Why is persecution of Christians on the rise?
Just by looking at the news for this past week, you can see the rise of overt hostility toward Christianity. Consider these headlines:
- Statue defaced at Immaculate Conception basilica in DC
- Mexican clerics convicted for statements on marriage, human life
- Australian archbishop raps new restrictions on freedoms of religious institutions
- Supreme Court skeptical of Maine law barring state funds for religious schools
- Hindu nationalists attack Catholic school in India
- Nuns, deacons arrested in Ethiopia
- Hate crimes against Christians on the rise in Europe, report finds
I’m sure you get the picture. You probably were already familiar with it. But what are the underlying causes?
In some cases over the centuries, hostility toward Christians has arisen because of popular loyalty to false gods or—as we know from the riot of the silversmiths in Ephesus recounted in Acts 19—simply because of the financial advantages of promoting pagan worship. More often, of course, the root cause of Christian persecution has been Christian witness to the moral life. This cause is heavily accentuated in secular societies, and there is an important sense in which all pagan societies have been deeply secular because they do not worship a God who deifies through grace and cares about how we behave morally.
Pagan religions focus on rituals which are supposed to appease morally capricious gods. There is no question of becoming more like God. There is no focus on conversion of life. There is little or no interest in any transformative ultimate beatitude—nothing that goes beyond vague after-life myths. Christians are abhorred by pagans because they reject these “gods” as manifestations of the Devil, and to the pagans this lack of respect seems likely to incur divine wrath, threatening safety and prosperity here on earth. But above all, Christians are abhorred because they bear witness against immorality. Christians cannot avoid rejecting pagan lifestyles, reminding their neighbors that this way of life is in many ways both naturally and supernaturally unworthy of their human nature.
While philosophical “religions” such as Confucianism and Buddhism, which are natural religions insofar as they are religions at all, may prompt little hostility to Christianity, they may also prompt little interest in it. Hinduism is a strange case; I would classify it as an essentially pagan religion, replete with an absurdly repulsive mythology, but it is still very widely embraced in the Indian subcontinent, and so it is not surprising to see Hindus constantly attacking Christians. Islam, of course, is a separate case. It has some elements borrowed from Judaism and Christianity (such as monotheism, a moral code, and a strong sense of an afterlife) and some elements clearly borrowed from paganism (such as sensual notions of beatitude). Unfortunately its warlike doctrines and hostility to Christianity find plenty of support in both its founder and the Qur’an.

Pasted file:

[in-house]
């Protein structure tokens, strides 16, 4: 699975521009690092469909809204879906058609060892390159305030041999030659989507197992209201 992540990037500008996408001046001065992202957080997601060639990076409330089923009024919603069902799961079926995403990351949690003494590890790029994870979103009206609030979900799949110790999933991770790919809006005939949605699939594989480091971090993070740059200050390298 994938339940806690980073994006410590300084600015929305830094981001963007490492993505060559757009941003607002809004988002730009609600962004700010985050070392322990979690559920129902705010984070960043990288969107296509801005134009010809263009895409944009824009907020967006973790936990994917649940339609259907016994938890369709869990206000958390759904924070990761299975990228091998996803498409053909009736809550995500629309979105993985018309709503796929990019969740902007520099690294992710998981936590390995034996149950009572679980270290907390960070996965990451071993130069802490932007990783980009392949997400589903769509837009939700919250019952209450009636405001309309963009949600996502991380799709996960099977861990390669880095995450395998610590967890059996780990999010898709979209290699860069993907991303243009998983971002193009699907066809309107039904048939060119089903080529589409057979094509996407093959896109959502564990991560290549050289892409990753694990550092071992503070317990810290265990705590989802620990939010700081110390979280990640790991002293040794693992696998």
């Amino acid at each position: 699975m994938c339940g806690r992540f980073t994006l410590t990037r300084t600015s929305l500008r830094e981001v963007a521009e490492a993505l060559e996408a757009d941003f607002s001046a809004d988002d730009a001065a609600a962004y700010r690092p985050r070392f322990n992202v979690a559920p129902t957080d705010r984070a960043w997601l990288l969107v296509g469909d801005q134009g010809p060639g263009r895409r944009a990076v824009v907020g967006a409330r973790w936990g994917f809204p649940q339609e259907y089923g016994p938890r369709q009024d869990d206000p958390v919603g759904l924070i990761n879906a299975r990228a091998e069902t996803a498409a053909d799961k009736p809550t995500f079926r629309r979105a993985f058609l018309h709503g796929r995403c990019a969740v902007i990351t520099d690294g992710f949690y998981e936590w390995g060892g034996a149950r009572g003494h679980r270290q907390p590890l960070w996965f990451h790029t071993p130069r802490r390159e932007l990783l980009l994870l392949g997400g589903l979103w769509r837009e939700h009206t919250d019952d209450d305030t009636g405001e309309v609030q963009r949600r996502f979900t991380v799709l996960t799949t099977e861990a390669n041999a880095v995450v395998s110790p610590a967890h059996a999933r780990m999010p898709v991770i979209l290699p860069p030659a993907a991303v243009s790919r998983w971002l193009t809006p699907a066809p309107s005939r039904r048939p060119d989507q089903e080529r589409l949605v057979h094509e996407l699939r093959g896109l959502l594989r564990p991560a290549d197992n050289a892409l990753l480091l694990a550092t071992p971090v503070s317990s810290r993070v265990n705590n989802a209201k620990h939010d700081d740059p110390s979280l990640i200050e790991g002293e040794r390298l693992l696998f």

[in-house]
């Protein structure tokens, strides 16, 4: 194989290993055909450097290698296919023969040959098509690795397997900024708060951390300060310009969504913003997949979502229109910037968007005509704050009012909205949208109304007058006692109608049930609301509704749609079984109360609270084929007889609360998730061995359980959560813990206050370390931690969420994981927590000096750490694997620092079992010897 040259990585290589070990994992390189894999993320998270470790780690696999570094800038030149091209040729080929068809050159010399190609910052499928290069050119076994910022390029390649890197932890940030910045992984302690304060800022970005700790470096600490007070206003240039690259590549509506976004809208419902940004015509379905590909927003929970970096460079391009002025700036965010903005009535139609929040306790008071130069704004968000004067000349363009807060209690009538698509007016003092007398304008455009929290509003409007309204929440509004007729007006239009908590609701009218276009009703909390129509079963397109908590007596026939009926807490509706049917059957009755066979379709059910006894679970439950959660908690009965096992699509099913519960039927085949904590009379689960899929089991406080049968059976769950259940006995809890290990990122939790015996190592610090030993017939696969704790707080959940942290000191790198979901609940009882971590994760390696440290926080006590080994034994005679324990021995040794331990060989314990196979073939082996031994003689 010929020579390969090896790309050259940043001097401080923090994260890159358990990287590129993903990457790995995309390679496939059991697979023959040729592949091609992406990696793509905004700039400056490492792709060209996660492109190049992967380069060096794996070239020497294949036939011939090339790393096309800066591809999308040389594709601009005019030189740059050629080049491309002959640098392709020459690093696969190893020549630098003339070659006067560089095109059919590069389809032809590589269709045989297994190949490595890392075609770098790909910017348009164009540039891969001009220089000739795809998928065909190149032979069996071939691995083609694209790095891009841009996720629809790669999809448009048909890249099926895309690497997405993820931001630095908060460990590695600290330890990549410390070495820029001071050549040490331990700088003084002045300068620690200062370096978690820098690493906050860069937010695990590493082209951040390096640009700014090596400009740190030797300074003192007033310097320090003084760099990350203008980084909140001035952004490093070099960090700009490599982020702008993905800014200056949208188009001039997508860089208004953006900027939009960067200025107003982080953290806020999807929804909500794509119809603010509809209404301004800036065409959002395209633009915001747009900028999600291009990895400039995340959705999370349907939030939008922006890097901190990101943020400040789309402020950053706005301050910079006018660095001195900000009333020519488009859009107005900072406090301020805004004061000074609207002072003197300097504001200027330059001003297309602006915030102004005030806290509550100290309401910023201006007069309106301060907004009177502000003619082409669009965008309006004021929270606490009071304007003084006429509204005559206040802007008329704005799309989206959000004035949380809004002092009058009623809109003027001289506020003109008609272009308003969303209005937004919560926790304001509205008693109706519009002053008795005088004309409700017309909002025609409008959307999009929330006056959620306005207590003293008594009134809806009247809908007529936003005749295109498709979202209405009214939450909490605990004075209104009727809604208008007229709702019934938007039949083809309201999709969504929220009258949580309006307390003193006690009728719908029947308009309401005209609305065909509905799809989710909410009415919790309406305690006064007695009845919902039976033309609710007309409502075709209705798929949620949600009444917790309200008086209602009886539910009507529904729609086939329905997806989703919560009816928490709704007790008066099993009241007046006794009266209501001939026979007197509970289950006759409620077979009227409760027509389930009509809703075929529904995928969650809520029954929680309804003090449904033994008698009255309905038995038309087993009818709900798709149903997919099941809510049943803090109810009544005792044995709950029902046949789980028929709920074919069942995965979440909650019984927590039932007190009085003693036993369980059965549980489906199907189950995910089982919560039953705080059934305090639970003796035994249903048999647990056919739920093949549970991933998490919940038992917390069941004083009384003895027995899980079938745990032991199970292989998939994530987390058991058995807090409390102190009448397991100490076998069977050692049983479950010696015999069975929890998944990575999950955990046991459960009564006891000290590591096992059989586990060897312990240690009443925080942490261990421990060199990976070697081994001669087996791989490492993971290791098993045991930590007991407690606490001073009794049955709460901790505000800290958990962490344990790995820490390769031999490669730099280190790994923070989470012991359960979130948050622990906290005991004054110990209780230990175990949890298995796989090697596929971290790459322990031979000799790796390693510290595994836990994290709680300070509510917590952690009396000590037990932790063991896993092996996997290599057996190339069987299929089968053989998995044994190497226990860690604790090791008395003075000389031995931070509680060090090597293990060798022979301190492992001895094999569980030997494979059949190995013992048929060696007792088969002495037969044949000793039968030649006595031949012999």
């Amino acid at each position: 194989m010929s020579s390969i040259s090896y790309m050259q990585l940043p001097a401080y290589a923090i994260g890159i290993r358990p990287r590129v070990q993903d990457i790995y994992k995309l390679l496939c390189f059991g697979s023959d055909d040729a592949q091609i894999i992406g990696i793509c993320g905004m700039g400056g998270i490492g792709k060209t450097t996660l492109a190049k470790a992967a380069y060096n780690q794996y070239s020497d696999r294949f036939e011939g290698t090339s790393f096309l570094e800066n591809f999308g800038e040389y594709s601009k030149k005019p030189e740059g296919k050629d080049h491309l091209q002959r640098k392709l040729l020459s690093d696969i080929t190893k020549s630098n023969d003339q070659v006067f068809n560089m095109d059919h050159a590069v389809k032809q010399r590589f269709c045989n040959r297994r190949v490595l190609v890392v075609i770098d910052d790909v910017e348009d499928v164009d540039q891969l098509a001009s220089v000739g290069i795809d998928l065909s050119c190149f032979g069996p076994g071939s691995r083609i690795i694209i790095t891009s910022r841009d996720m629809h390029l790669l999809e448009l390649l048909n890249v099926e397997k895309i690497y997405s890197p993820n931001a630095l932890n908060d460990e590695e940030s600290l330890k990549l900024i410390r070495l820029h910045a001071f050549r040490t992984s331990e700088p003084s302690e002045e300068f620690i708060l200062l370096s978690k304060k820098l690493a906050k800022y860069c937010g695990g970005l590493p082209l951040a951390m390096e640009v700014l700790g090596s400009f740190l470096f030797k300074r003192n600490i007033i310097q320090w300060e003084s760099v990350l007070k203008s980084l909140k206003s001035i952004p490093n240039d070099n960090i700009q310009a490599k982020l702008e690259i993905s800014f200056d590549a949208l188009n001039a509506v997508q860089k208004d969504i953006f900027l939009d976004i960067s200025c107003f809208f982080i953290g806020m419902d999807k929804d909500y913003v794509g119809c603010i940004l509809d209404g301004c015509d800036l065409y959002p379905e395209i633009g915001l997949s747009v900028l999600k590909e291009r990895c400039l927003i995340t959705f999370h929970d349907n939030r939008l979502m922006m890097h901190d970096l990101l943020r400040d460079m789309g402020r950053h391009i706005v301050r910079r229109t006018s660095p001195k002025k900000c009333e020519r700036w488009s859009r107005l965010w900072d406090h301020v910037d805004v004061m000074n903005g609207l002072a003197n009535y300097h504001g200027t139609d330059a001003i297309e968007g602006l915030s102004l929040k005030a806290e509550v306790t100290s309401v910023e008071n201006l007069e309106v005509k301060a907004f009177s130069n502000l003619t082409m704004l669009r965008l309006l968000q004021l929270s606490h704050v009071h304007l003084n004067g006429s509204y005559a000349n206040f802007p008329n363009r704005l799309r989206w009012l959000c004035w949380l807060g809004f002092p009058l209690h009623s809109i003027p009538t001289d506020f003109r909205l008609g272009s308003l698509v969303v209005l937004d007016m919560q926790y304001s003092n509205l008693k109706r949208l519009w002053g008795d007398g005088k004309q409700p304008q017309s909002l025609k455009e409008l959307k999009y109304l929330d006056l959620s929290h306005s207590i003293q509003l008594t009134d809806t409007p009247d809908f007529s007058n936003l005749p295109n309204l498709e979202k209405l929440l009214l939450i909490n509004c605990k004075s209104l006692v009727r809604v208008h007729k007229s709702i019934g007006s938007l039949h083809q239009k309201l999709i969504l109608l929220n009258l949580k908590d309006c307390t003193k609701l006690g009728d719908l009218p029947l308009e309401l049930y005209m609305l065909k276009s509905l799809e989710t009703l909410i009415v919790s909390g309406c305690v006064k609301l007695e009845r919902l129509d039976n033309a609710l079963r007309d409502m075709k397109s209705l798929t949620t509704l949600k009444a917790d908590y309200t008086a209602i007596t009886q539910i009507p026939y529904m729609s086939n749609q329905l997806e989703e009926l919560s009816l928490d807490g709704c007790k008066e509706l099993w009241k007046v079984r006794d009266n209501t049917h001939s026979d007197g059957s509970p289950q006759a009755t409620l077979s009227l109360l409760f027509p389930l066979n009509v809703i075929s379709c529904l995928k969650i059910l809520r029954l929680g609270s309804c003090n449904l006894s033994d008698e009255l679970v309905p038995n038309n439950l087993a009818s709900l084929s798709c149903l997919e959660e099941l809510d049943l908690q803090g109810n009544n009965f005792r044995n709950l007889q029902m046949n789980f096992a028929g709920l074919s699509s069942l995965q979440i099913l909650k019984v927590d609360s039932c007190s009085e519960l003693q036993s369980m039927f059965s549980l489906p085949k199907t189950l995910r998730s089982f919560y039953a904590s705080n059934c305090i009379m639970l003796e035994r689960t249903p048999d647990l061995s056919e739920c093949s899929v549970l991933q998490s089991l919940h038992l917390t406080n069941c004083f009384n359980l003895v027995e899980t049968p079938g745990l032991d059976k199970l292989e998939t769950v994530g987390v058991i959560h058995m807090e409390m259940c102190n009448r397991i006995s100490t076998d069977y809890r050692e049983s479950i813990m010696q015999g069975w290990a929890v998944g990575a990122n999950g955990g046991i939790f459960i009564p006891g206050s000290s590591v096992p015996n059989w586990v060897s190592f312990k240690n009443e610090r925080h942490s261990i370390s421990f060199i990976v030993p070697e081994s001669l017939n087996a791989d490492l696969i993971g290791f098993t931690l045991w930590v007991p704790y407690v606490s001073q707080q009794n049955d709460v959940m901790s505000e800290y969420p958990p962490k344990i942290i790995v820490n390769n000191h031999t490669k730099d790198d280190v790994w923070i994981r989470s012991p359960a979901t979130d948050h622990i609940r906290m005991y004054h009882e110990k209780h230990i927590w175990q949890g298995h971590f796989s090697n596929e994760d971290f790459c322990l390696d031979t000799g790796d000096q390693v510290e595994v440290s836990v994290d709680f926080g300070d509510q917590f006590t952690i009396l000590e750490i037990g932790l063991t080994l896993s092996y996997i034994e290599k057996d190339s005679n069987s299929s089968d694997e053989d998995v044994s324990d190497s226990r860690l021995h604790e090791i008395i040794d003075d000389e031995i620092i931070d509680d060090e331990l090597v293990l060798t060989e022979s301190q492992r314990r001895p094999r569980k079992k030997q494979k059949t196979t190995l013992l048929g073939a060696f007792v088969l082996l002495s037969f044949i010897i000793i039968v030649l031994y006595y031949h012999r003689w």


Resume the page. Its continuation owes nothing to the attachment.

But in today’s secular societies, it is self-evident that the most important source of the hostility of other religious and ideological groups to Judaism and Christianity is found in the counter-witness of the Judeo-Christian tradition against the immorality and/or thirst for worldly superiority which characterizes the pagan and atheistic outlook on life. This hostility reaches its height when directed against the Catholic Church, which even in its weakness serves as a frustratingly enduring institutional witness to the truth about God and man. The one thing for which Christians have been almost universally denounced is their refusal to place their highest priority on this world and the pleasures of this world. As a direct result, along with the Jews who preceded them, they are blamed—they become the scapegoats—for every social, economic and political failure.
This scapegoating arises directly from the nature of human guilt. When you consider that Catholicism stands alone in the Judeo-Christian tradition as having an immense structure, complete with its own cohesive governance, and a clear history of witness which shaped so much of the world as we know it today, it is no wonder that contemporary men and women are driven to distraction and fury by contemporary Christian witness just as they are seeking to return to pagan ways of life. In other words, exactly like the pagan Romans in their day, modern secularists are constantly seeking to eliminate the counter-witness of Christianity no matter what the cost. In this they are driven psychologically, without any possible doubt, by a blinding weight of guilt and denial.
Fairness demands that we recognize Christian scandal as an ancillary motive. Not only has the general scandal of Christian division vastly reduced the effectiveness of Christian witness over the past five hundred years, but there can be no question that the disgust over child sexual abuse has fostered further contempt for the Church and her clergy. In one sense this is irrational, because the problem is not peculiar to the Church—and not even as widespread in the Church as in the larger society. But if someone argues that the Church ought to hold herself to a higher standard, Catholics can hardly protest.
Still, this is not only a matter of moral high ground. Any scandal provides additional reasons to diminish the Church and to rob the faithful of their ecclesiastical wealth, and so further reduce the effectiveness of the Church’s counter-witness against modern pagan lifestyles. As the Church cannot at one and the same time be herself and avoid a continuing witness against the paganism she finds all around her (and even among her own members), the Church will always be a scapegoat for those who despise her mostly because they must, as a matter of interior comfort, close their ears to moral commitments which extend beyond the demands of the general culture of which they are a part.